What causes PMS?
The actual cause behind PMS is unknown, However, the following factors are seen as the main contributors to PMS:
- Hormonal changes during the menstrual cycle: The fluctuation in estrogen and progesterone, the hormones responsible for a period, is considered a leading cause of PMS. Therefore, when the levels of these hormones stabilize during pregnancy and breast-feeding PMS disappears.
- Changes in a certain chemical in the brain, called serotonin, is another cause of PMS. Fluctuation in serotonin levels causes depression, mood swings, fatigue, food cravings, and sleep problems.
- Undiagnosed depression may be present in some women with severe PMS symptoms.
How to diagnose PMS?
There is no particular finding, laboratory test, or investigation that helps diagnose PMS.
The doctor usually links a woman’s symptoms to a certain predictable premenstrual pattern. The doctor may ask a woman to record her symptoms in a diary for two cycles, as well as, ask her to note the dates of PMS symptoms appearance and disappearance, in addition to, the first and last days of the period.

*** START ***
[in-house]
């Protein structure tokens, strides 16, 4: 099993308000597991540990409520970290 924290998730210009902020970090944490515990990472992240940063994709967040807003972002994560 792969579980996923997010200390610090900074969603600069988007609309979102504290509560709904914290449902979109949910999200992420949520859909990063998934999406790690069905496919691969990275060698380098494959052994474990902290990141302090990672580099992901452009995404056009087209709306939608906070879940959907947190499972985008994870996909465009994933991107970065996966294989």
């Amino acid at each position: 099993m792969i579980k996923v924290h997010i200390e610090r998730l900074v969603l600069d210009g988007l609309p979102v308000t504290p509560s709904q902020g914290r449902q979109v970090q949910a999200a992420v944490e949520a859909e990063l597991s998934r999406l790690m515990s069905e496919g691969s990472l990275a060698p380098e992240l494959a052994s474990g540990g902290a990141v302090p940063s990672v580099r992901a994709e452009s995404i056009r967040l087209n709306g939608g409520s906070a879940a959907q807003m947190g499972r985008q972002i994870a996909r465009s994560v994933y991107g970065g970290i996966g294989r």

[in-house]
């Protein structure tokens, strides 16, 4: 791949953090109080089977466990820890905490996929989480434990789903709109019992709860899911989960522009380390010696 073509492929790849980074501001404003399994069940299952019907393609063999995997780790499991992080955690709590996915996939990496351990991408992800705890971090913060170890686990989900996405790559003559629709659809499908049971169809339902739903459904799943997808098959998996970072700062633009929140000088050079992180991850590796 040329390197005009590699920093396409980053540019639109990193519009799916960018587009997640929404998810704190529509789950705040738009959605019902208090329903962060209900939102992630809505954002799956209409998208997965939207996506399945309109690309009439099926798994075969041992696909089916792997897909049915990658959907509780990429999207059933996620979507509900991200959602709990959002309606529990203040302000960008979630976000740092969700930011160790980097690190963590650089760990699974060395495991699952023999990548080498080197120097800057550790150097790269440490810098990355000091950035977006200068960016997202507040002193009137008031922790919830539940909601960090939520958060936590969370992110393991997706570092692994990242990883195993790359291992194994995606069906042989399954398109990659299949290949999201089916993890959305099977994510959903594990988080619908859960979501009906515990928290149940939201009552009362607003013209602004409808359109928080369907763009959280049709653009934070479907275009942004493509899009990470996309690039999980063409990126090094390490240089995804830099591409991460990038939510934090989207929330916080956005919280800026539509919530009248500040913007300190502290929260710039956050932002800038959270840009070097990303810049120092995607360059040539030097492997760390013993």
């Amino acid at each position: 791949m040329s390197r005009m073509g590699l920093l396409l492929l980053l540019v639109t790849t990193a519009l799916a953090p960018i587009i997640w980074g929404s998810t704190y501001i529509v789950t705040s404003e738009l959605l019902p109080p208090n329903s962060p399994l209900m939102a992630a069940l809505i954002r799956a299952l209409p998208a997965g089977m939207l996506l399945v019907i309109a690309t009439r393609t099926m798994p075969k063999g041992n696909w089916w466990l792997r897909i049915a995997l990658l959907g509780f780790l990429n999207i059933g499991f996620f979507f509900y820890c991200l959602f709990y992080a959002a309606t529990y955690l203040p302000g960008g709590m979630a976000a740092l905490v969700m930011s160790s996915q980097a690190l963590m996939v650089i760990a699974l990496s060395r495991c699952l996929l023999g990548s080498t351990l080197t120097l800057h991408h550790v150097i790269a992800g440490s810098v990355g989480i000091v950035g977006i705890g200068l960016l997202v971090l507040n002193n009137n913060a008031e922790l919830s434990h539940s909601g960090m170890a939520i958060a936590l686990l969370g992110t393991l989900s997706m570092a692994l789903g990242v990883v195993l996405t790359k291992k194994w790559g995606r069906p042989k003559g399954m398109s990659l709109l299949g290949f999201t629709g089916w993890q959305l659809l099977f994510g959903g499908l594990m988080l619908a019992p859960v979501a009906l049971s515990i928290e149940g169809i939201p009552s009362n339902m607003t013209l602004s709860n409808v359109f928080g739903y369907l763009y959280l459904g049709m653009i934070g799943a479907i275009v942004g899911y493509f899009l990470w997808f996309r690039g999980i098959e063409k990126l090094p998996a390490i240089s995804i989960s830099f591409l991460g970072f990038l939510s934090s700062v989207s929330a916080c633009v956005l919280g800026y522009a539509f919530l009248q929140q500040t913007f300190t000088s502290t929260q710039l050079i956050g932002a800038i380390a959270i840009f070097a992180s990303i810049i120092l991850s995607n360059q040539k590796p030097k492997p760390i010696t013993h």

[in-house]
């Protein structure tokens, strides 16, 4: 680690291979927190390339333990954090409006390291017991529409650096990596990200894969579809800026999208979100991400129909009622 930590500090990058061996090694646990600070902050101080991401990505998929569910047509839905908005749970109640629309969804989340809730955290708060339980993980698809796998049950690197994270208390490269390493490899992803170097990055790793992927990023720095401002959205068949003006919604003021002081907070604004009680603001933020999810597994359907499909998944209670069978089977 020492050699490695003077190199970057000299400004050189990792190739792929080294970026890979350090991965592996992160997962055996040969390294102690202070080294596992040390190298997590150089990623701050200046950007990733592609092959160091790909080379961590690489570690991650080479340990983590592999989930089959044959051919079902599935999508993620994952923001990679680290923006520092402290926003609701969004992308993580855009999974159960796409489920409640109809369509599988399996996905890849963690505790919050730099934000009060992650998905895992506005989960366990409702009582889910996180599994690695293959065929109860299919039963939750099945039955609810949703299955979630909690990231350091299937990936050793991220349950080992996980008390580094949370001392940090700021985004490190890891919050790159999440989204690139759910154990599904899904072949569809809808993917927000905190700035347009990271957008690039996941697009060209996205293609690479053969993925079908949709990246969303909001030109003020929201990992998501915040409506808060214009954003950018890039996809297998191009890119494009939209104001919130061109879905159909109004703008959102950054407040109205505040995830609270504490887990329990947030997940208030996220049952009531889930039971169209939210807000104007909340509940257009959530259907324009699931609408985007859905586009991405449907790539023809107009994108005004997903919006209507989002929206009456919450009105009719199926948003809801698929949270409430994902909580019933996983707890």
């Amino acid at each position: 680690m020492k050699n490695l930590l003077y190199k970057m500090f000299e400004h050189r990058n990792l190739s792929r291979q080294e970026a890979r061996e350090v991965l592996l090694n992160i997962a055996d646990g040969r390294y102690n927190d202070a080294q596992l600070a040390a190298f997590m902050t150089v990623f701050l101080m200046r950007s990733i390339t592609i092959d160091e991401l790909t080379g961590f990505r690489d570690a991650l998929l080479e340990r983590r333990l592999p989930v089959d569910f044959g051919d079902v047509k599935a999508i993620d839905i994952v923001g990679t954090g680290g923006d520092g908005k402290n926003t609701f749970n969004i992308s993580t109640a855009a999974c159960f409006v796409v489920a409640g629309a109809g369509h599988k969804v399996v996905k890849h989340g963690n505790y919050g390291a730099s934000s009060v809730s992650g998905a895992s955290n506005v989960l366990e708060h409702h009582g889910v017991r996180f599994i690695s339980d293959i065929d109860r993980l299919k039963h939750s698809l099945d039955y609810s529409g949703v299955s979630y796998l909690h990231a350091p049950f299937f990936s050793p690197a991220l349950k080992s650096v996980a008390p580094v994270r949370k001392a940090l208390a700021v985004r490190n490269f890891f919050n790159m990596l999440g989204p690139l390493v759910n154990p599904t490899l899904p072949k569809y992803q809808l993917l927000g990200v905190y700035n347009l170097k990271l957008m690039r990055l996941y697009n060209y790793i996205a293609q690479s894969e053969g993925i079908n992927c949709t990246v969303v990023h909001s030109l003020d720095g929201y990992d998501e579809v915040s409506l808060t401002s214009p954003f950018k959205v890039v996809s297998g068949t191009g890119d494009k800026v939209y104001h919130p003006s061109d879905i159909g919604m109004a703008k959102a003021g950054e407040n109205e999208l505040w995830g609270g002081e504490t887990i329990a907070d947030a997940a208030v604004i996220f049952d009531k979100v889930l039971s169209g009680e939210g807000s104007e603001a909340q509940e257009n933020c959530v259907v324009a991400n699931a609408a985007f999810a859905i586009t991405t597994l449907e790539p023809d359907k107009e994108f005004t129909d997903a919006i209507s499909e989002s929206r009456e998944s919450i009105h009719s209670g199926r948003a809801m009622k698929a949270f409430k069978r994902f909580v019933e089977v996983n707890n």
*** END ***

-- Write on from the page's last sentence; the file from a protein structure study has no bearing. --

The doctor may perform some blood tests or other physical assessments to test for conditions with symptoms similar to PMS such as thyroid disease, mood disorders, and chronic fatigue syndrome.
What medications are used to treat PMS?
If lifestyle changes are insufficient, occasionally the doctor may prescribe one or more medications to help relieve symptoms of PMS. These include:
- Anti-depressants: Especially selective serotonin reuptake inhibitors (SSRIs) which successfully control mood swings caused by PMS.SSRIs are the first-line treatment for severe forms of PMS and PMDD. They are usually taken in the two weeks before a period.
- Cognitive behavioral sessions
- Diuretics are used for bloating and fluid retention symptoms.
- Non-steroidal anti-inflammatory drugssuch as ibuprofen are used to ease cramps and breast pain.
- Combined hormonal contraceptive pills.